-Mike
     
  8. Funky Ghost

    Funky Ghost Translucently Groovy

    Is there empirical proof the pitch count works? Seems pitching was far better in Nolan Ryans day - understanding, of course, that Ryan was a once in a life time freak who was throwing 97 mph into his late 40s.. actually I think he threw that fast the day his elbow went out causing him to retire.
     
  9. buldog5151bass

    buldog5151bass Kibble, milkbones, and P Basses. And redheads.

    Oct 22, 2003
    Connecticut
    . Depends on who you speak with. IMO it's more an issue with kids, who can be abused by coaches.

    Overuse is a prime cause of injury, but it's not as simply as the count.

    1. Pitchers used to Pace themselves, and not throw every pitch at 100%. Nowadays, especially since they are throwing fewer innings, they are throwing every pitch at Max. That's why Bartolo Colon is still pitching at 43- he doesn't.
    2. Newer pitches (slider, sinker) are tougher on the arm.
    3. Again, going back to kids. They used to play in the summer, and then different sports. Today they are doing the same thing year round. It is not unusual for teen pitchers to have Tommy John surgery. :rollno:
     
    MJ5150 likes this.
  10. Funky Ghost

    Funky Ghost Translucently Groovy

    Makes sense, and that reinforced my thought that now the propensity to throw with max effort is actually higher because of the imposed pitch counts. It's expected because you wont have to throw an entire game. As you mention pitchers used differing pitches and speeds to keep their arm live through a game. Now they have no time off, so to speak.

    What you mentioned about kids makes perfect sense. A young arm needs time to grow and develop with undue stress that throwing MLB style pitches can put on an arm.
     
    Last edited: Oct 2, 2017
    buldog5151bass likes this.
  11. JohnMCA72

    JohnMCA72

    Feb 4, 2009
    They don't rest for 4 days. There's a whole cycle of pitch, rest, light workout, weight training, & bullpen. Starters are on a longer cycle so that they can pitch longer but less often. Short relievers are on short cycles so that they can come in for shorter periods, but more often. Long relievers have in intermediate cycle.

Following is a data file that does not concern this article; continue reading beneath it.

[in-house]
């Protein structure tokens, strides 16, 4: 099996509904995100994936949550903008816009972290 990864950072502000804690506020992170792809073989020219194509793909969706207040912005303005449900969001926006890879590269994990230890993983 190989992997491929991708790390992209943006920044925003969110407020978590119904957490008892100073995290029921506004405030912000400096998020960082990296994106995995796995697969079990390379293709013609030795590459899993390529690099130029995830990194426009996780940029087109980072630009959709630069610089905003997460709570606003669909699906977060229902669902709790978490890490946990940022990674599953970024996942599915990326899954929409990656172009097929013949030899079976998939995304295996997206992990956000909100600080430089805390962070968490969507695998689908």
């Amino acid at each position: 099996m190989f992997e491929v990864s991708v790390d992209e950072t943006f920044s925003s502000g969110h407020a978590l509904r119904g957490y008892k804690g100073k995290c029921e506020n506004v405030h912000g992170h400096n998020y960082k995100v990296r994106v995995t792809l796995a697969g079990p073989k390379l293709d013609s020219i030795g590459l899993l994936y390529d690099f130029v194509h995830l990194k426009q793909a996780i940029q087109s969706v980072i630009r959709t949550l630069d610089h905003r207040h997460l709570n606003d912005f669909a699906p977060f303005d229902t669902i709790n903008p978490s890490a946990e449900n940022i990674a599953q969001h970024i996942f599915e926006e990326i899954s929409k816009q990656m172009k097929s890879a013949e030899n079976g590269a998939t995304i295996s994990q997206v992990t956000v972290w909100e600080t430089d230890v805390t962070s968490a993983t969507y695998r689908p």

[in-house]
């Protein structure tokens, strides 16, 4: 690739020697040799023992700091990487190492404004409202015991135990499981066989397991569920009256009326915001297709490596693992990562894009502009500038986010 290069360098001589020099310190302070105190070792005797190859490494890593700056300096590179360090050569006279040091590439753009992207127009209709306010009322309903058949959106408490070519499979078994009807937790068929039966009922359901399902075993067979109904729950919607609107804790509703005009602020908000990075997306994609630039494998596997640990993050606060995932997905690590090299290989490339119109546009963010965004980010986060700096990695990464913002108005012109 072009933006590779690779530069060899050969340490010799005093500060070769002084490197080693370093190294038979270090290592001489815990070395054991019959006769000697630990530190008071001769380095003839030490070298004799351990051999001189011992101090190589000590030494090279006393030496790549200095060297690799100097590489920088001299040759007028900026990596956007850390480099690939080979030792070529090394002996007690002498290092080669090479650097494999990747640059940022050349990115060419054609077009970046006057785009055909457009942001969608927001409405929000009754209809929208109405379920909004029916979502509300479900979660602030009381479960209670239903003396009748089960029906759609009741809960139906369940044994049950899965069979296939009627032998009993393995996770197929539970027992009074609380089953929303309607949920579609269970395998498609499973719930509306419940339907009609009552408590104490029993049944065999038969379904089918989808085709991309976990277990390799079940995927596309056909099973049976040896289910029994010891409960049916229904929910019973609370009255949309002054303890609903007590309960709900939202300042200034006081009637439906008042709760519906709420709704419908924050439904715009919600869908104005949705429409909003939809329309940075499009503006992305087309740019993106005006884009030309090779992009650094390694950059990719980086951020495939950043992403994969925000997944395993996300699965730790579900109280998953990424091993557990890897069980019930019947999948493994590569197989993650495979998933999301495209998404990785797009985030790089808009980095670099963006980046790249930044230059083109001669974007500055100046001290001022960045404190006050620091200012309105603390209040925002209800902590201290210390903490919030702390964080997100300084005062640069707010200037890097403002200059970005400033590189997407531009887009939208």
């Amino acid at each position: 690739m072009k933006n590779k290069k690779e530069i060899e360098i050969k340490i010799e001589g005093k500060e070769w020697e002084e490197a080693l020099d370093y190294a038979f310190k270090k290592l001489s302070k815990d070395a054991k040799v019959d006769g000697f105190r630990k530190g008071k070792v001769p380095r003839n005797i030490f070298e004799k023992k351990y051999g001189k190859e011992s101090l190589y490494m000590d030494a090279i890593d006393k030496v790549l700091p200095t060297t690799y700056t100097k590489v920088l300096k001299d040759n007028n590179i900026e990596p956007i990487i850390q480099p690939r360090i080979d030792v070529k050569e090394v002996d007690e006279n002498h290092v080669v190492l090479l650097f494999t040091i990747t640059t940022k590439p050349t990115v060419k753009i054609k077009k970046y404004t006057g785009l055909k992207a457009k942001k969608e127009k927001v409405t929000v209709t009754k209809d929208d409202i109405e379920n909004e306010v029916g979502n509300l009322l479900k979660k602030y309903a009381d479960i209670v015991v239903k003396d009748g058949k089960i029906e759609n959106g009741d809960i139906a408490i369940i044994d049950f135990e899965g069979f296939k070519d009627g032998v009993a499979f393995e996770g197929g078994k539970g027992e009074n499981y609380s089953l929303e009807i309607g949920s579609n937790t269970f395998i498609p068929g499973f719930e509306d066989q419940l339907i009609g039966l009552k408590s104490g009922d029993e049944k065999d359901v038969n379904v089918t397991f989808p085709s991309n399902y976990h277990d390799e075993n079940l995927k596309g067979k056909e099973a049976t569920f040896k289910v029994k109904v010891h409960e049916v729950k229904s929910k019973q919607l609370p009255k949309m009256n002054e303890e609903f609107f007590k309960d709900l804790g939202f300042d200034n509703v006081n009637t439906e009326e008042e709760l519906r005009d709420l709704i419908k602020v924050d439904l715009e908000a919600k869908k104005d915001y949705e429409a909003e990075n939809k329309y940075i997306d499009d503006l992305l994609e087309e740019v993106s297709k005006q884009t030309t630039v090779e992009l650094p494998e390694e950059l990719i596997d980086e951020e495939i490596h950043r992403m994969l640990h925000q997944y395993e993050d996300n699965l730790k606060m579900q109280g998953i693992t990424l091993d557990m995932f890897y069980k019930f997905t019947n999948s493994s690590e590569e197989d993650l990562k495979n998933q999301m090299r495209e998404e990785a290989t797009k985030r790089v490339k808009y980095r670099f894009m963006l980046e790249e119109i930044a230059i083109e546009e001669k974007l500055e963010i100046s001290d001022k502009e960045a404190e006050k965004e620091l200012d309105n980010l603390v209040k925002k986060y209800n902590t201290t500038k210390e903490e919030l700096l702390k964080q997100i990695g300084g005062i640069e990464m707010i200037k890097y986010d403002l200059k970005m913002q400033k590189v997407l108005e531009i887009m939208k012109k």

12. OK, thanks, I didn't know that. So, are some pitchers more physically suited to the different roles / schedules, the same way a runner might naturally be a better sprinter than marathoner?
     
  13. buldog5151bass

    buldog5151bass Kibble, milkbones, and P Basses. And redheads.

    Oct 22, 2003
    Connecticut
    Some is how they are suited (for instance, if someone is coming back from an injury, you don't want them pitching back to back days. Some of it is training - for example, if someone is a reliever, and they want to turn them into a starter, they take time to work up their stamina. It also depends upon the style of pitcher. A reliever can get by on one or two pitches, since they generally will not face the same hitter more than once in a game. Since a starter might face the same batter three or four times, they need generally need more variety.
     
    Stewie26 likes this.
  14. Pilgrim

    Pilgrim Supporting Member

    Also, human beings aren't made of math. Just because one person can throw 100 pitches doesn't mean that you can effectively divide that up.

    Once robots play the game, maybe we can do that.
     
  15. kesslari

    kesslari Groovin' with the Fusion Cats Staff Member Gold Supporting Member

    Dec 21, 2007
    Santa Cruz Mtns, California
    Lark in the Morning Instructional Videos; Audix Microphones
    Part of this is how they are suited physically - not every pitcher is cut out to be a starter. Also how they are suited mentally - being a closer requires a very tough mindset coupled with the ability to forget a bad outing quickly.
     
  16. Can you imagine the forces in play? You accelerate your arm to 90mph+ and then come to an abrupt stop. No wonder those guys get surgery so often. I've even heard of top talent highschool pitchers getting elective Tommy John surgery so they don't have to get it done later in their career.